Recliner boosts design company

SITTING PRETTY: Formway Furniture general managers Paul Wilkinson, seated, and Kent Parker with a new recliner chair the company is developing.
SITTING PRETTY: Formway Furniture general managers Paul Wilkinson, seated, and Kent Parker with a new recliner chair the company is developing.

A Wellington company's office chair design was worth nearly $60 million in the United States last year.

But it is taking its work from the office to the lounge, as it eyes new designs in the "traditional and established" recliner market.

Lower-Hutt based Formway Design Studio, originally established in 1956 as Petone Engineering, launches its first domestic furniture product in March.

The recliner, called Re-vive, was the result of about three years' research and design and a move away from the company's traditional office furniture products.

Co-general manager Kent Parker said high-end household chairs tended to be "design savvy" but not very functional, while the other end of the market was traditional and established.

"So we started to look at the opportunity of delivering a high-performance, high-aesthetic recliner for the market.

"It's acknowledging we all do our form of nothing, and when you are doing it, it should be a healthy, beneficial, relaxing experience."

The product was being manufactured in partnership with Italian furniture maker Natuzzi, which in 2012 had a turnover of over $750m.

Formway's business model is based on identifying opportunities or niches in the market, designing a solution, and partnering with a manufacturer to make it available for sale.

It licenses the products to manufacturers for a fee, before earning royalties on chairs sold thereafter.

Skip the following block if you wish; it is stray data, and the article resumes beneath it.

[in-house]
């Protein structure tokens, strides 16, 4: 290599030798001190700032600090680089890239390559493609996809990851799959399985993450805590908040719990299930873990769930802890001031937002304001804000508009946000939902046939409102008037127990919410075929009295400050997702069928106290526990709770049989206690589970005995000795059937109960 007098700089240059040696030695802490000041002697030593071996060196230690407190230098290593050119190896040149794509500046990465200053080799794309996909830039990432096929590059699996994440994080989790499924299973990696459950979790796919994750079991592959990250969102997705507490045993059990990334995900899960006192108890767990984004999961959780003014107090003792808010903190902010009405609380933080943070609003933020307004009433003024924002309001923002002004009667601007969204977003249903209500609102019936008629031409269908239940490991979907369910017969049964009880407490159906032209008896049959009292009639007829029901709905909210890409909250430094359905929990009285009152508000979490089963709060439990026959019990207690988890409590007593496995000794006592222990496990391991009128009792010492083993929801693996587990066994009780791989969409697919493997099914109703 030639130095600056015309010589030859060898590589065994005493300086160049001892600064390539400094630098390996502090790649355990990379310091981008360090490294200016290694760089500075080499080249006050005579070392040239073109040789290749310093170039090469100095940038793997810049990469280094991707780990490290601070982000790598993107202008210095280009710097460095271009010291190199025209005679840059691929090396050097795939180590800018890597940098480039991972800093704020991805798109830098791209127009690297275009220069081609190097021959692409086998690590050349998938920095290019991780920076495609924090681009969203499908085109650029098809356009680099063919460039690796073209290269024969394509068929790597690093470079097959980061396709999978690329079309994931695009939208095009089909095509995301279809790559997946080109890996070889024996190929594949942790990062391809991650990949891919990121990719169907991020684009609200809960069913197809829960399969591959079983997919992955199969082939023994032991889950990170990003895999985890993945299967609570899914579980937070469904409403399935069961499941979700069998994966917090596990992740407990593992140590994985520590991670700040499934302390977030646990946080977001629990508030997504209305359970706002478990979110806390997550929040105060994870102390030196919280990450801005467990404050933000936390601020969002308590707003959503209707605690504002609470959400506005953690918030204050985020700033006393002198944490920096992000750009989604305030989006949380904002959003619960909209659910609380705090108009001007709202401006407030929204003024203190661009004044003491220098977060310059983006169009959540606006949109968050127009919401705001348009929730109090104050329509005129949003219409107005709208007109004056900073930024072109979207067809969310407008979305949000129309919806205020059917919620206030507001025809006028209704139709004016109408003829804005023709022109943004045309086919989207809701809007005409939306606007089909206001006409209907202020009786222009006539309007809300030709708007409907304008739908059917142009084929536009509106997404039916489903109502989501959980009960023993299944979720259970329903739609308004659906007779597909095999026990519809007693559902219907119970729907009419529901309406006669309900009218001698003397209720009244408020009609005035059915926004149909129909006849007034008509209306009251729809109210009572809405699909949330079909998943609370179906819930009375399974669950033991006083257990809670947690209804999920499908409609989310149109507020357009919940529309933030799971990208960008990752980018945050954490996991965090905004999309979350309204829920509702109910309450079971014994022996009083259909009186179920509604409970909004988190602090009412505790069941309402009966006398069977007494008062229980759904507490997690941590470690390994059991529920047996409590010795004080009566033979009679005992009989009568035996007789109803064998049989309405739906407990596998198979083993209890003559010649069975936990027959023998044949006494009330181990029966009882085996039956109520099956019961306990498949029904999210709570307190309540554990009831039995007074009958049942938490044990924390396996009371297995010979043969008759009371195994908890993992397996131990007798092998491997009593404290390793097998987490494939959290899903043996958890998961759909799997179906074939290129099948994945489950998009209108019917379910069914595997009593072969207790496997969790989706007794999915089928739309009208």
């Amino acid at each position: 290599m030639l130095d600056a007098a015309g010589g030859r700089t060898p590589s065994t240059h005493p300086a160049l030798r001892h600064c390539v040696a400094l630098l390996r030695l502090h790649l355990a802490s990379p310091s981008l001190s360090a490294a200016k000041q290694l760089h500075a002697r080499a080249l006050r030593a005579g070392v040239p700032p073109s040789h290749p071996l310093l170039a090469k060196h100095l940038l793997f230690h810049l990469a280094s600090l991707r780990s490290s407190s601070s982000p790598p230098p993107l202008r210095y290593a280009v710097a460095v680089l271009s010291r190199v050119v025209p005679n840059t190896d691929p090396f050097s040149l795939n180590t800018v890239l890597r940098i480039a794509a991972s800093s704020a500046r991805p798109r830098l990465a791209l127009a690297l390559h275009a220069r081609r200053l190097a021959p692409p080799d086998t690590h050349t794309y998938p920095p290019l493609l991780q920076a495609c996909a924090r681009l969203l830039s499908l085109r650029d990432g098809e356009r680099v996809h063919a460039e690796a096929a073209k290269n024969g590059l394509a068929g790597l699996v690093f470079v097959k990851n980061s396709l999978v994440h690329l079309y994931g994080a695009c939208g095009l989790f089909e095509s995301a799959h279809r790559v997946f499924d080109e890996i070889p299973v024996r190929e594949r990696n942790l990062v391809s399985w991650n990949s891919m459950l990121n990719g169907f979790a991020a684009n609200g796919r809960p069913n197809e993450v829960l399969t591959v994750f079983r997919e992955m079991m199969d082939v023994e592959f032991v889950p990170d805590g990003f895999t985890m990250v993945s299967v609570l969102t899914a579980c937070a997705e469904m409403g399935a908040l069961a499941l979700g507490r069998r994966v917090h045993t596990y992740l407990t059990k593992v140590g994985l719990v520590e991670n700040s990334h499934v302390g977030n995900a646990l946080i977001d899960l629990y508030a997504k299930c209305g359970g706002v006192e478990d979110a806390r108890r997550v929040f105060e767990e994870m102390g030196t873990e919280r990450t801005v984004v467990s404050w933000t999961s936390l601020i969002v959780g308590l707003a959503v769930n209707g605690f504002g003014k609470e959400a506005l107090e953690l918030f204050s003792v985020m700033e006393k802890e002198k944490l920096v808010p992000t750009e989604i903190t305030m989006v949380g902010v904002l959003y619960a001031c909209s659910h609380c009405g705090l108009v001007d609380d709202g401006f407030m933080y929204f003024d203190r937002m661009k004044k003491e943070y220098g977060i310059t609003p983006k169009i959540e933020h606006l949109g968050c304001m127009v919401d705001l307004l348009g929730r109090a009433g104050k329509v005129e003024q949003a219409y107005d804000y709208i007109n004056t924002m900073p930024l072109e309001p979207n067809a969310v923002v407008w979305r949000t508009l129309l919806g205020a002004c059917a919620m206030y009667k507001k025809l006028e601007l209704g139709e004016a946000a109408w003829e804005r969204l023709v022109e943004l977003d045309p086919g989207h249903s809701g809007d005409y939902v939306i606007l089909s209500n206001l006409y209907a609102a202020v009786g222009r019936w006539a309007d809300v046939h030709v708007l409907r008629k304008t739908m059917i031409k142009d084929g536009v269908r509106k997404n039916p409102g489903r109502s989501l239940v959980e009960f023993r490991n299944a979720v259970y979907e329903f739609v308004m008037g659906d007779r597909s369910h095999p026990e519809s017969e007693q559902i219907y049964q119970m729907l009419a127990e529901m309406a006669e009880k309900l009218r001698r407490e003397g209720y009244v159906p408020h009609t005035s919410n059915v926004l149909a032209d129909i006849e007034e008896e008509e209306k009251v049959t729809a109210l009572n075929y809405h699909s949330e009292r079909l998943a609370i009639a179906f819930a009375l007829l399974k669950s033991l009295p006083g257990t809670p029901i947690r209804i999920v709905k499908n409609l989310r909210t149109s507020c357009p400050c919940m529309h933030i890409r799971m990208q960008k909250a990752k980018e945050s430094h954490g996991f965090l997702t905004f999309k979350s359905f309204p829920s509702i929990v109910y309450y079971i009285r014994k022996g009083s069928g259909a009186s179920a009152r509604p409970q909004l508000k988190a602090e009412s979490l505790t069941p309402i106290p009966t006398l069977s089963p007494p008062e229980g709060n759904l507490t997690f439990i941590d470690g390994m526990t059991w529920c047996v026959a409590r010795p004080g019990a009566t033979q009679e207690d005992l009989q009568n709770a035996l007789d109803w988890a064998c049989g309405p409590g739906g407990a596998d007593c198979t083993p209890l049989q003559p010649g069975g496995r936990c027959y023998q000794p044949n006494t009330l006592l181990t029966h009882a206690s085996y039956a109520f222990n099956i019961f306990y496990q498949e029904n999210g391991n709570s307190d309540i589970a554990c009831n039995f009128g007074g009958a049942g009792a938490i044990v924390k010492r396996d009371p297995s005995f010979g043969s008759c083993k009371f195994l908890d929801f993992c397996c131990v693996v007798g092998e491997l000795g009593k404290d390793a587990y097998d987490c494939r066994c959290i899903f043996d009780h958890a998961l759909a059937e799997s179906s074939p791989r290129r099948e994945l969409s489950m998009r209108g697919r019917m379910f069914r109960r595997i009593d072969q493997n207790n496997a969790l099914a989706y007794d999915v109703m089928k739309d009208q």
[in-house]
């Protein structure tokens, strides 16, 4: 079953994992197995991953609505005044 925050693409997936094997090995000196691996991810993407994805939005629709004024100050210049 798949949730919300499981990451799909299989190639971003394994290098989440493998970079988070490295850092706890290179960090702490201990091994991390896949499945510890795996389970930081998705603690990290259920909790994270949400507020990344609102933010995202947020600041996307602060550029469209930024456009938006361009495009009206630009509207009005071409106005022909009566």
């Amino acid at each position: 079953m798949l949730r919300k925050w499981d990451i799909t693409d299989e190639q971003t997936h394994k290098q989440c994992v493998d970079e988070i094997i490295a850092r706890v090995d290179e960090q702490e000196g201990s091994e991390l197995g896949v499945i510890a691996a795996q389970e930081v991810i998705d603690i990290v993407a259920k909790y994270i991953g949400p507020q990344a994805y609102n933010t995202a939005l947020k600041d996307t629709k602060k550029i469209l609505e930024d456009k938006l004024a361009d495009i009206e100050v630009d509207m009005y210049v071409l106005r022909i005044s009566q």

Its Life chair, which launched in 2002, became the seat of choice for former United States president Bill Clinton and Apple boss Steve Jobs.

The Be chair, which retails for about US$925 (NZ$1100), was last year worth about $60m in sales to its United States distributor Knoll. This was on sales of more than 100,000 chairs, just in the United States.

Co-general manager Paul Wilkinson said Knoll was one of the five biggest contract furniture companies in the United States.

Formway-designed products made about two-thirds of Knoll's turnover in seating furniture.

"Having gone from Formway who they hadn't heard of, back in 2001, to two-thirds, is huge."

Formway's office chairs were sold by Zenith Interiors in New Zealand.

The company had made a conscious decision to license its designs, instead of manufacture and distribute them themselves, Wilkinson said.

This was necessary because the amount of sales required to justify the expense of high-end ergonomic furniture would be about five times what it could do in Australasia.

"[Manufacturers] invest heavily in the tooling and plant and equipment and build the relationships with the manufacturers in China and around the world."

He said the company wanted to stack up more royalty streams this year, as licensing fees only covered a proportion of the initial investment.

"We bank on a certain amount of royalties and then beyond that is where we make money. As long as the product's successful on the market we do really, really well."

Formway was one of 31 companies awarded research and development grants by Callaghan Innovation in January, which combined were worth more than $140m over the next three years.

A new product design can take about three years, and uses a variety of techniques to research and formulate ideas.

Parker said Formway had video recording set up around people's homes in Wellington, observing what they did during the day in order to design products better.

This was done with the homeowner's permission, but various office spaces had also been filmed to better understand how people interact with furniture.

The Dominion Post